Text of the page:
With 69th Republic Day fast approaching, here are some informative facts to shed more light before this year’s celebration … reports Asian Lite News.
No other sight holds the power of filling the hearts of Indians with pride and nostalgia than the sight of the country’s armed forces displaying their might in the air and land as they take part in the annual parade down the Rajpath.
Tableaux of different states, symbolising our country’s rich cultural diversity are the general knowledge enhancers for children and the tricolour fluttering in the background on January 26, India’s Republic Day, is a treat to watch for every Indian.
The Constitution was adopted by the Indian Constituent Assembly on November 26, 1949, and came into effect on January 26, 1950 with a democratic government system, completing the country’s transition towards becoming an independent republic.
What’s new on R-day parade 2017?
2017 Republic Day Theme is Skill India and Beti Bachao Beti Padhao.
Chief Guest – Crown Prince of Abu Dhabi Sheikh Mohamed bin Zayed Al Nahyan, who is the first guest from any middle-east country.
No. of states participating in the parade – 17
First Time in History – Debut show of Sherpa (a bullet-proof NSG vehicle).
This is the second time that a foreign military contingent marched down the Rajpath, with the French contingent being the first.
On this day, we’ll tell you 22 #ThisDayThatYear things, which are must-know-facts for every Indian.
India became a Republic at 10:18 a.m. on January 26 in the year 1950.
Around six minutes later, Dr. Rajendra Prasad was sworn in as President of India at the Durbar Hall in President House.
The Constitution was neither typed nor printed but handwritten and calligraphed both in English and Hindi.
After inception of the Indian Constitution, around 94 amendments (alterations) have been done.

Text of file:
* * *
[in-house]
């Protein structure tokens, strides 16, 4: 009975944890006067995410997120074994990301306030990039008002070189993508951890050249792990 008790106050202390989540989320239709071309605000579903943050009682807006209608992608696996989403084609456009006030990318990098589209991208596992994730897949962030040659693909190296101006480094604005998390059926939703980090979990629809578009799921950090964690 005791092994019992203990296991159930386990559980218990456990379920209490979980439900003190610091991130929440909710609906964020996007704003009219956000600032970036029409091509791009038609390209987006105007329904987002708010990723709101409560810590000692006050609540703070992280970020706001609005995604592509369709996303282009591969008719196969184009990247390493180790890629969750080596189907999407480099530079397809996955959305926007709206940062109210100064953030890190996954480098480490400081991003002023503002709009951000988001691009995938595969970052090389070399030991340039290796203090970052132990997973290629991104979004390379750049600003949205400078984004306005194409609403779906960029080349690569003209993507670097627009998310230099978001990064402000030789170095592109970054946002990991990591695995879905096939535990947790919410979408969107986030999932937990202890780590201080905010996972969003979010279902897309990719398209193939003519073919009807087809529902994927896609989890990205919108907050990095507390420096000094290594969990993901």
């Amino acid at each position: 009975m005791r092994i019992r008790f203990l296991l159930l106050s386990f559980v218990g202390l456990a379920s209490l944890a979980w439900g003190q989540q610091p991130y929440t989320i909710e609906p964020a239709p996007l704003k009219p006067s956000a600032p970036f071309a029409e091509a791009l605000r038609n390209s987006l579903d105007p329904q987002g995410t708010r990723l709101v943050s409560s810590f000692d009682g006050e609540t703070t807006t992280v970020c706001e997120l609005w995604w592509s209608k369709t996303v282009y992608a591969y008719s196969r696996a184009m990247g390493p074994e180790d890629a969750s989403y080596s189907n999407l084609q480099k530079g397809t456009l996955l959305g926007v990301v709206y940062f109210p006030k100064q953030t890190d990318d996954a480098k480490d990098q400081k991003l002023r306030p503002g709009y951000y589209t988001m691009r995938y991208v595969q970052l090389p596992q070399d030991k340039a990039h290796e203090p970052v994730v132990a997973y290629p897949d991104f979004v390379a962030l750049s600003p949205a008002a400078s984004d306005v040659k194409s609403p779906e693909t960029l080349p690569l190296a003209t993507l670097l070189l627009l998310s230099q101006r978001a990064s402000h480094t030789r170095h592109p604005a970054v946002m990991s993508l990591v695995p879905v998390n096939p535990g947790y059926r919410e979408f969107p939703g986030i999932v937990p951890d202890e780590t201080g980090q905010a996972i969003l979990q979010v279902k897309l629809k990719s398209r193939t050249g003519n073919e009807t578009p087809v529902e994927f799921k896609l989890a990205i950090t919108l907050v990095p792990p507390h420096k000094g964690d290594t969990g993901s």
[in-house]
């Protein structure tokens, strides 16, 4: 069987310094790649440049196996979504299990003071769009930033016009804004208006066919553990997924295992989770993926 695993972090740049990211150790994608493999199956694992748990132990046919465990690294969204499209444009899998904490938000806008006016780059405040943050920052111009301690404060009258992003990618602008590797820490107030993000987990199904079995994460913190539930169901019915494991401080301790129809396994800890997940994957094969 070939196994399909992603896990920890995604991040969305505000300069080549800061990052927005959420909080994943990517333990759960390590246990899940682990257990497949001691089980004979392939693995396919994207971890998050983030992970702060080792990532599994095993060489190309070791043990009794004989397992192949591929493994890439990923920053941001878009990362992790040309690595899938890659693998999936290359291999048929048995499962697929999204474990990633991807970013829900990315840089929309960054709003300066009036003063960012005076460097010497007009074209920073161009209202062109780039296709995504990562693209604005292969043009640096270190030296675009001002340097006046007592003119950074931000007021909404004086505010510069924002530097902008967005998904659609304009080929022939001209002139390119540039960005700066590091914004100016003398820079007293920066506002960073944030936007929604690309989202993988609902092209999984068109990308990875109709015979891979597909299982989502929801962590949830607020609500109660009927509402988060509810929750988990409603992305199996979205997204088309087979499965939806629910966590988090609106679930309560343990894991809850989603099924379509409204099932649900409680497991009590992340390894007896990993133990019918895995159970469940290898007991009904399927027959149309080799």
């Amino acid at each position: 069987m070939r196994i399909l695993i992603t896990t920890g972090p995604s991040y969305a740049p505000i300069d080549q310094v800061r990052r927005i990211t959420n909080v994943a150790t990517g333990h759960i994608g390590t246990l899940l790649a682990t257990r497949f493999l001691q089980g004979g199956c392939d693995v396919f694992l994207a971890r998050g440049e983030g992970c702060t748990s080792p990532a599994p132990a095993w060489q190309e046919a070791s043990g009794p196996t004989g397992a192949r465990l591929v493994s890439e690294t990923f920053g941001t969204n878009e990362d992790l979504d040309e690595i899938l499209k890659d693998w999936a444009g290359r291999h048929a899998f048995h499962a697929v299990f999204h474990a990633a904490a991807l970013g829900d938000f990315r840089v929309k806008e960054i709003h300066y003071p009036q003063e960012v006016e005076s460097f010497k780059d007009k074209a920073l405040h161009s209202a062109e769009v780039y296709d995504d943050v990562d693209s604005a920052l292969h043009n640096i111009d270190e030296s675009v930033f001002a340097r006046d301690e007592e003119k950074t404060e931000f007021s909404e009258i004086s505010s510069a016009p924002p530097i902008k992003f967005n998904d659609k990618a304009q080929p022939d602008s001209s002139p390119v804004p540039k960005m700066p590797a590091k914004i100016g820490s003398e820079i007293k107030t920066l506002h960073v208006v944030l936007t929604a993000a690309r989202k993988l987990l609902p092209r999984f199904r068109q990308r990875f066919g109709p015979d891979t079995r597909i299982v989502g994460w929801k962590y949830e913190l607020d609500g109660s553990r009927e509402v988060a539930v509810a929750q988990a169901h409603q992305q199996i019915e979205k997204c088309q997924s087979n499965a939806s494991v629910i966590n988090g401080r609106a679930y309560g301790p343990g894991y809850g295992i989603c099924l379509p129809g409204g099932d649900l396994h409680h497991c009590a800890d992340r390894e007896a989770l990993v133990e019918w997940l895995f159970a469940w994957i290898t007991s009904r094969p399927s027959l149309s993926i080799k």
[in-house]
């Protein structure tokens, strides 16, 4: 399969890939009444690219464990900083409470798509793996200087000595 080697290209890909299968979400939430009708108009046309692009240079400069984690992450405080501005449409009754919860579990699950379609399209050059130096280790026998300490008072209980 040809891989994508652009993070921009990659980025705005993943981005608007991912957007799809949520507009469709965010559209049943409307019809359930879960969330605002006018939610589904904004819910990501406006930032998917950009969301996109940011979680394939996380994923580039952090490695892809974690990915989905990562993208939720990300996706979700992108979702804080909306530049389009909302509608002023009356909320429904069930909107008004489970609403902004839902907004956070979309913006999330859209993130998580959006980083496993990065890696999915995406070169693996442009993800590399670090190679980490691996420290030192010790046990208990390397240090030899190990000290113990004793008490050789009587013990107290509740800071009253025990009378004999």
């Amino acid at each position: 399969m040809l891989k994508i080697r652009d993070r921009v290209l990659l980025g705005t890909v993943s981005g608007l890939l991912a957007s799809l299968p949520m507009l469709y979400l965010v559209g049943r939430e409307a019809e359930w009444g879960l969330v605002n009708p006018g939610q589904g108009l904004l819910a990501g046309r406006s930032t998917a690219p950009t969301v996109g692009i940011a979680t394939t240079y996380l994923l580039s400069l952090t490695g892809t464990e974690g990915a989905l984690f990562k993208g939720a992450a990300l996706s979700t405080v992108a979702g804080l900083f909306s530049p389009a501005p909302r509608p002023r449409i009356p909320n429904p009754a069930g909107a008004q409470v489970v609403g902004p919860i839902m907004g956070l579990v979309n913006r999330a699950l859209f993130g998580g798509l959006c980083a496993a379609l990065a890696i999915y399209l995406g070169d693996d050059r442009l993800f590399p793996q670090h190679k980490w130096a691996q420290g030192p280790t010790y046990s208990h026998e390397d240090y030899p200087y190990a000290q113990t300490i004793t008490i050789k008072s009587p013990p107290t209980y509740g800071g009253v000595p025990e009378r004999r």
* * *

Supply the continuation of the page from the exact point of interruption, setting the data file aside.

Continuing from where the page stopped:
The members signed the handwritten document on January 24, 1950.
The original copies are kept safely in the Parliament’s library in helium-filled cases.
The Indian Constitution is the longest in the world, comprising of 448 articles, 12 schedules and 98 amendments.
The President of India addresses the nation on the eve of every Republic Day which is January 25.
Satyamev Jayate (one of the biggest Indian mottos) is taken from the Mundaka Upanishad, Atharvaveda. It was first translated in the Hindi language by Muslim Abid Ali in 1911.
It was Madan Mohan Malviya who selected the Indian motto of Satyamev Jayate.
From 1950 and 1954, the venues of the Republic Day parade were the Red Fort, National Stadium, Kingsway Camp and the Ramlila ground. It was only in 1955 that Rajpath was chosen as the regular venue.
The first Republic Day parade was held in 1955 at Rajpath, five years after India became a Republic.
President Sukarno of Indonesia was the first chief guest at the first Republic Day celebrations held on January 26, 1950.
A Christian hymn ‘Abide With Me’ is played at the parade as it was one of Mahatma Gandhi’s favourite songs.
Jana Gana Mana (National Anthem) was written first in Bengali language by the Rabindranath Tagore.
Jana Gana Mana (National Anthem) was first translated into Hindi language by the Abid Ali in 1911 which was later officially adopted as National Anthem of India in 1950 on January 24.
The National Anthem of India was first sung in the meeting of Indian National Congress, Calcutta on December 27, 1911.
The National Anthem of India takes 52 seconds to sing or play.
A 21 gun salute is given every Republic Day when the President of India unfurls the national flag.
Republic Day celebration of India lasts for three days and concludes with Mahatma Gandhi’s favourite hymn ‘Abide by Me’ during the Beating Retreat
Beating Retreat ceremony is held on January 29 at Vijay Chowk with the performance of Indian Army, Air Force and Navy bands. It marks the end of the Republic Day celebrations in India.
This day is one of three national holidays, the other two being Independence Day on August 15 and Gandhi Jayanti on October 2.
So this republic day, get drenched in the tricolour and rejoice in the spirit high-voltage issue of nationalism.